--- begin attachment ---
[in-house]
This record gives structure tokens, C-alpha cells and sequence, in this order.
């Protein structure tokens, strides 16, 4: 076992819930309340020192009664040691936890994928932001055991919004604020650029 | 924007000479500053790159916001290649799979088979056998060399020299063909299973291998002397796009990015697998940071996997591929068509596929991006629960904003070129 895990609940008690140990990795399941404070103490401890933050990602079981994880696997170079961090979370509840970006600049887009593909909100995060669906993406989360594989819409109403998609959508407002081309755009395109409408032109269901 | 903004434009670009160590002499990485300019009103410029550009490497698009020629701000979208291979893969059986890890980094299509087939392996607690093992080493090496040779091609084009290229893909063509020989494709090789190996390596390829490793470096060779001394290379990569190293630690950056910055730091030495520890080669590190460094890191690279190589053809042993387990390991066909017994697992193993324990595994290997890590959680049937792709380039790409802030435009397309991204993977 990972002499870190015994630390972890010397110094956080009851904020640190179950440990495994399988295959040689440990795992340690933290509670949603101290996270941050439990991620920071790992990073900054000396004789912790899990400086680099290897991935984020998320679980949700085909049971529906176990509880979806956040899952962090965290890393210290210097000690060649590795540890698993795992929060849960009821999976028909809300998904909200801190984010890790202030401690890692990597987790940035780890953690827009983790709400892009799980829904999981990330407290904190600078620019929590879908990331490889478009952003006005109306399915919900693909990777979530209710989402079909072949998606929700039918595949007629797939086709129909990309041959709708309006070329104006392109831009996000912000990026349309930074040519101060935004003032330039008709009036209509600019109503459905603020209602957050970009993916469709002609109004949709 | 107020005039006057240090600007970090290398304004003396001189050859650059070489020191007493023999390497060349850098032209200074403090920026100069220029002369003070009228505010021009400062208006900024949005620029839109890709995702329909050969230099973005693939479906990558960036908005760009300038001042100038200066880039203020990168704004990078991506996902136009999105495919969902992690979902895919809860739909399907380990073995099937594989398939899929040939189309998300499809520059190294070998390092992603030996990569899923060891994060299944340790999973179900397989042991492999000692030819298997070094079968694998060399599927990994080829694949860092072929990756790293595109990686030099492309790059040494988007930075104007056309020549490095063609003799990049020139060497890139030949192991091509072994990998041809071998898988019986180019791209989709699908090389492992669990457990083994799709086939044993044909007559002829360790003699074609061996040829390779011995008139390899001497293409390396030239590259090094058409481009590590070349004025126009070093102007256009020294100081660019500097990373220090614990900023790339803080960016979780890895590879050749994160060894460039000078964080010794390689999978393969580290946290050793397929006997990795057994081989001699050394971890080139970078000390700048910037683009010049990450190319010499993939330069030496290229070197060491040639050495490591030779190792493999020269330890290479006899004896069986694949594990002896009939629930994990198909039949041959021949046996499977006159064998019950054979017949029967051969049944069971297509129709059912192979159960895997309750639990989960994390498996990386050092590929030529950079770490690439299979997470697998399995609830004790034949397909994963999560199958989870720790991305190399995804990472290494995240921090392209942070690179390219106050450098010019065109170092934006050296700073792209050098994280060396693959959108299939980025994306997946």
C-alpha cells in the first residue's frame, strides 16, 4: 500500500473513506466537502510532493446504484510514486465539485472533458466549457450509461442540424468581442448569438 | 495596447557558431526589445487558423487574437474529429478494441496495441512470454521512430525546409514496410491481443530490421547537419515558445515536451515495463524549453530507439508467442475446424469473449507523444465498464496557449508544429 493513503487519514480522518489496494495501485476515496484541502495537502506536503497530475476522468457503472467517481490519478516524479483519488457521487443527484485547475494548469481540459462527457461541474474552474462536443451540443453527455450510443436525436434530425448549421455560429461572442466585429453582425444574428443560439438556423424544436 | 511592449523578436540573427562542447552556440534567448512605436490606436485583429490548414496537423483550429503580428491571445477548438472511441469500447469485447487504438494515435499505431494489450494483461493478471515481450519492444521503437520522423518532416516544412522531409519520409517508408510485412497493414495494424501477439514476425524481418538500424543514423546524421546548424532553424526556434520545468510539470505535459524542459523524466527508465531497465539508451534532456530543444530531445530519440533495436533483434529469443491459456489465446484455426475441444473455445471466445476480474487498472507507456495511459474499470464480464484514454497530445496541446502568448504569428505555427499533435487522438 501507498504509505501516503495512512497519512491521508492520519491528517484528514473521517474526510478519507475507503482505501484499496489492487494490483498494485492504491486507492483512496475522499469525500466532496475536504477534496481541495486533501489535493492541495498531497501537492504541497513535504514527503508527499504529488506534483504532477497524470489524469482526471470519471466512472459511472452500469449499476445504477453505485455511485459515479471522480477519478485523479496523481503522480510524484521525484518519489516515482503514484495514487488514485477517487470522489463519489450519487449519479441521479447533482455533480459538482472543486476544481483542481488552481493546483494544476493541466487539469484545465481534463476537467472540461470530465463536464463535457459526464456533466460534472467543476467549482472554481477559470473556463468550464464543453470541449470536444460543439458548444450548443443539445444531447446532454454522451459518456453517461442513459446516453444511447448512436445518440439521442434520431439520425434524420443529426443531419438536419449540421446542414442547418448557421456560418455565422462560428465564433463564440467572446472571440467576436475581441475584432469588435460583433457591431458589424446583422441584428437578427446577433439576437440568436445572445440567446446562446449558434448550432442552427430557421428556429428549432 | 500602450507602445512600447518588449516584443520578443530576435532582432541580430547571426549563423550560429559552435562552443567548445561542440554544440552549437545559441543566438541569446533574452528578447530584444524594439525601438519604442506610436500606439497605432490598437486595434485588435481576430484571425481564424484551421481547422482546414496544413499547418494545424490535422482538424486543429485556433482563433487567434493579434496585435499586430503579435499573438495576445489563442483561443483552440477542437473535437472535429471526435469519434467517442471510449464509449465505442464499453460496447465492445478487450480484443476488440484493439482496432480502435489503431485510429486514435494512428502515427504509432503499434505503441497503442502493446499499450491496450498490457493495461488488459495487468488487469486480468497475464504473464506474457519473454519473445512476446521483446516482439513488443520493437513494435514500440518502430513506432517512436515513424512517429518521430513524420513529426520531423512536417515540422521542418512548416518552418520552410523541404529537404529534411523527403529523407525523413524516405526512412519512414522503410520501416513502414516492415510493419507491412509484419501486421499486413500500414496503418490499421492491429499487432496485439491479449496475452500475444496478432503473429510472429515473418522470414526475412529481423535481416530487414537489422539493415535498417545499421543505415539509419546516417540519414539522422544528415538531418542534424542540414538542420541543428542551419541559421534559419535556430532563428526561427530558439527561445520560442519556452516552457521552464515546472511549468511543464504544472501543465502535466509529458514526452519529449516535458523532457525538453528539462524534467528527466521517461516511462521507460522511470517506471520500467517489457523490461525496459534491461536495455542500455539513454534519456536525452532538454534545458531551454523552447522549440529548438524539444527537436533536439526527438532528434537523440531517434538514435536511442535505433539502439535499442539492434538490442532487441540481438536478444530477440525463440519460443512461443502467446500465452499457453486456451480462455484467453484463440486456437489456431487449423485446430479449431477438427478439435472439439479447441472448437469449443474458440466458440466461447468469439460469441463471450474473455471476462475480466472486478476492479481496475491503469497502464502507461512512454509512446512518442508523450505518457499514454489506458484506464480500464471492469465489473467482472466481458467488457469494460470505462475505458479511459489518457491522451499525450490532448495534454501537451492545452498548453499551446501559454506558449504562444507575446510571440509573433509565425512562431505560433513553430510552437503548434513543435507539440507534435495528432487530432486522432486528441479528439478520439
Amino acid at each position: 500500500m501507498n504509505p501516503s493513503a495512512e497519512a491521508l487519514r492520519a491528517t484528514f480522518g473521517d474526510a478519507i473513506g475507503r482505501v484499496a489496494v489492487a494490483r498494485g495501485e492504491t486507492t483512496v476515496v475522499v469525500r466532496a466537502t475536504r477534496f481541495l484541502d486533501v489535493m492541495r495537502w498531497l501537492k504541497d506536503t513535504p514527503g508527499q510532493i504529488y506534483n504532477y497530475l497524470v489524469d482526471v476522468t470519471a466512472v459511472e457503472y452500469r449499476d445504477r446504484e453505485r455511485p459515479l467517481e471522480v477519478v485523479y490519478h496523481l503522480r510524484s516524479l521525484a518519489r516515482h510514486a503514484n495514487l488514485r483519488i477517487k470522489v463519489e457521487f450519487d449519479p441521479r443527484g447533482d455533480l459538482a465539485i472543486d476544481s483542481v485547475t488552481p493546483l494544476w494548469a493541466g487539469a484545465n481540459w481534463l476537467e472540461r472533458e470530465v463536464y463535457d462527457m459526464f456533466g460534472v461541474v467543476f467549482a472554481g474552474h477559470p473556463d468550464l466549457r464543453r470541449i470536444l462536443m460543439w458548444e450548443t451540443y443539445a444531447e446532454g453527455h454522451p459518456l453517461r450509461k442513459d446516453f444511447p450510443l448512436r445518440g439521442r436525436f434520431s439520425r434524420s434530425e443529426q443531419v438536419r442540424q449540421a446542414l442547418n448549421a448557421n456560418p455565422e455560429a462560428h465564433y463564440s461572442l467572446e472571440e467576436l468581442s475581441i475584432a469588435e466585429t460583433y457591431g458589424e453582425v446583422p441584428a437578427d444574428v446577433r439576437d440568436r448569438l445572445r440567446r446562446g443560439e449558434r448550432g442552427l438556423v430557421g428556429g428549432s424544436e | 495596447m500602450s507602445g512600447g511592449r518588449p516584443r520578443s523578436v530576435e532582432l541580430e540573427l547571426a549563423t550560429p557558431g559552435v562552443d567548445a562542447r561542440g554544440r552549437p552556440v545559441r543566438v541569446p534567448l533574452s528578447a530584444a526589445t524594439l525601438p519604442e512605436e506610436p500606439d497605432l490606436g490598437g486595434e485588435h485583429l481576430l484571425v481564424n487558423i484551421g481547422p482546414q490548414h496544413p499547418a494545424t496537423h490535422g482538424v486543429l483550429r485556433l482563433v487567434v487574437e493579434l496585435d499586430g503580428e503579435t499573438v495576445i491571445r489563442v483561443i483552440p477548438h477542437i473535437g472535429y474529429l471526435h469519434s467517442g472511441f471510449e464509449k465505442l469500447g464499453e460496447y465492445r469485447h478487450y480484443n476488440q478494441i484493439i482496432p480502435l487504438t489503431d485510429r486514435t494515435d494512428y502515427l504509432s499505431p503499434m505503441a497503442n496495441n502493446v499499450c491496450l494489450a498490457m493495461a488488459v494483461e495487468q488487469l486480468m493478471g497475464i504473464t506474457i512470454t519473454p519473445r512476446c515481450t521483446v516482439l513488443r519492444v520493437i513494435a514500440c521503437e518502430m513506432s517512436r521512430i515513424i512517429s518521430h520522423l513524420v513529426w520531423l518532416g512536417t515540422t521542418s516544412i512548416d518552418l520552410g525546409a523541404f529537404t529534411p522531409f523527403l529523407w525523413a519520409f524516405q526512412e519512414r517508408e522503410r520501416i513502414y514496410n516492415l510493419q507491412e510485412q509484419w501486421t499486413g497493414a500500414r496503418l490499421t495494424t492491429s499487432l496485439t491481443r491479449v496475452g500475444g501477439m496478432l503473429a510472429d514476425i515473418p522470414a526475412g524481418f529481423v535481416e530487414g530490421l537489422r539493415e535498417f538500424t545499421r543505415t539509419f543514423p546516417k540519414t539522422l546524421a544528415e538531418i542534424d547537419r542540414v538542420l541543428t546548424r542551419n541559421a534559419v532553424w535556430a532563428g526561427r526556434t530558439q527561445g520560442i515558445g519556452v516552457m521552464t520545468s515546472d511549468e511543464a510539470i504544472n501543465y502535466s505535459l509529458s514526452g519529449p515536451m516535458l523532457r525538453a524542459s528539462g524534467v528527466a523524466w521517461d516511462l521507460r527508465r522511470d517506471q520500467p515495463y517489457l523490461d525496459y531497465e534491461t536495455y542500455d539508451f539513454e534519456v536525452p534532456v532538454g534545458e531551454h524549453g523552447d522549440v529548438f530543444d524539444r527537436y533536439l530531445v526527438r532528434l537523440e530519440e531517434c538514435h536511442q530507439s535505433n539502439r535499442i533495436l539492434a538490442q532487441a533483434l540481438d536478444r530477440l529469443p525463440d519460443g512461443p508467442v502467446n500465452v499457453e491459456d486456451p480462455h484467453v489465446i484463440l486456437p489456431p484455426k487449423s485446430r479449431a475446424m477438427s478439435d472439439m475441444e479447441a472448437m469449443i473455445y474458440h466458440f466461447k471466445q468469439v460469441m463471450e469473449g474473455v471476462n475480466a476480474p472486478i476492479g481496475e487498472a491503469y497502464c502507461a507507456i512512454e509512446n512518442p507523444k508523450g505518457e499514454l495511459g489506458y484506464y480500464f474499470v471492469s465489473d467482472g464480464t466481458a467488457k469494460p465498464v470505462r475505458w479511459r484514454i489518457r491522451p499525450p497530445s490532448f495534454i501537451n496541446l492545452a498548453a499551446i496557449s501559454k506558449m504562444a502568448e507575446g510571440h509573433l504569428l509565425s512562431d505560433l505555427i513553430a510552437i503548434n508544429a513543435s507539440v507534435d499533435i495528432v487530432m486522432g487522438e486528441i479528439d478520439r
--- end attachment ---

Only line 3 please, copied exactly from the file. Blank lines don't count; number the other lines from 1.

């Protein structure tokens, strides 16, 4: 076992819930309340020192009664040691936890994928932001055991919004604020650029 | 924007000479500053790159916001290649799979088979056998060399020299063909299973291998002397796009990015697998940071996997591929068509596929991006629960904003070129 895990609940008690140990990795399941404070103490401890933050990602079981994880696997170079961090979370509840970006600049887009593909909100995060669906993406989360594989819409109403998609959508407002081309755009395109409408032109269901 | 903004434009670009160590002499990485300019009103410029550009490497698009020629701000979208291979893969059986890890980094299509087939392996607690093992080493090496040779091609084009290229893909063509020989494709090789190996390596390829490793470096060779001394290379990569190293630690950056910055730091030495520890080669590190460094890191690279190589053809042993387990390991066909017994697992193993324990595994290997890590959680049937792709380039790409802030435009397309991204993977 990972002499870190015994630390972890010397110094956080009851904020640190179950440990495994399988295959040689440990795992340690933290509670949603101290996270941050439990991620920071790992990073900054000396004789912790899990400086680099290897991935984020998320679980949700085909049971529906176990509880979806956040899952962090965290890393210290210097000690060649590795540890698993795992929060849960009821999976028909809300998904909200801190984010890790202030401690890692990597987790940035780890953690827009983790709400892009799980829904999981990330407290904190600078620019929590879908990331490889478009952003006005109306399915919900693909990777979530209710989402079909072949998606929700039918595949007629797939086709129909990309041959709708309006070329104006392109831009996000912000990026349309930074040519101060935004003032330039008709009036209509600019109503459905603020209602957050970009993916469709002609109004949709 | 107020005039006057240090600007970090290398304004003396001189050859650059070489020191007493023999390497060349850098032209200074403090920026100069220029002369003070009228505010021009400062208006900024949005620029839109890709995702329909050969230099973005693939479906990558960036908005760009300038001042100038200066880039203020990168704004990078991506996902136009999105495919969902992690979902895919809860739909399907380990073995099937594989398939899929040939189309998300499809520059190294070998390092992603030996990569899923060891994060299944340790999973179900397989042991492999000692030819298997070094079968694998060399599927990994080829694949860092072929990756790293595109990686030099492309790059040494988007930075104007056309020549490095063609003799990049020139060497890139030949192991091509072994990998041809071998898988019986180019791209989709699908090389492992669990457990083994799709086939044993044909007559002829360790003699074609061996040829390779011995008139390899001497293409390396030239590259090094058409481009590590070349004025126009070093102007256009020294100081660019500097990373220090614990900023790339803080960016979780890895590879050749994160060894460039000078964080010794390689999978393969580290946290050793397929006997990795057994081989001699050394971890080139970078000390700048910037683009010049990450190319010499993939330069030496290229070197060491040639050495490591030779190792493999020269330890290479006899004896069986694949594990002896009939629930994990198909039949041959021949046996499977006159064998019950054979017949029967051969049944069971297509129709059912192979159960895997309750639990989960994390498996990386050092590929030529950079770490690439299979997470697998399995609830004790034949397909994963999560199958989870720790991305190399995804990472290494995240921090392209942070690179390219106050450098010019065109170092934006050296700073792209050098994280060396693959959108299939980025994306997946």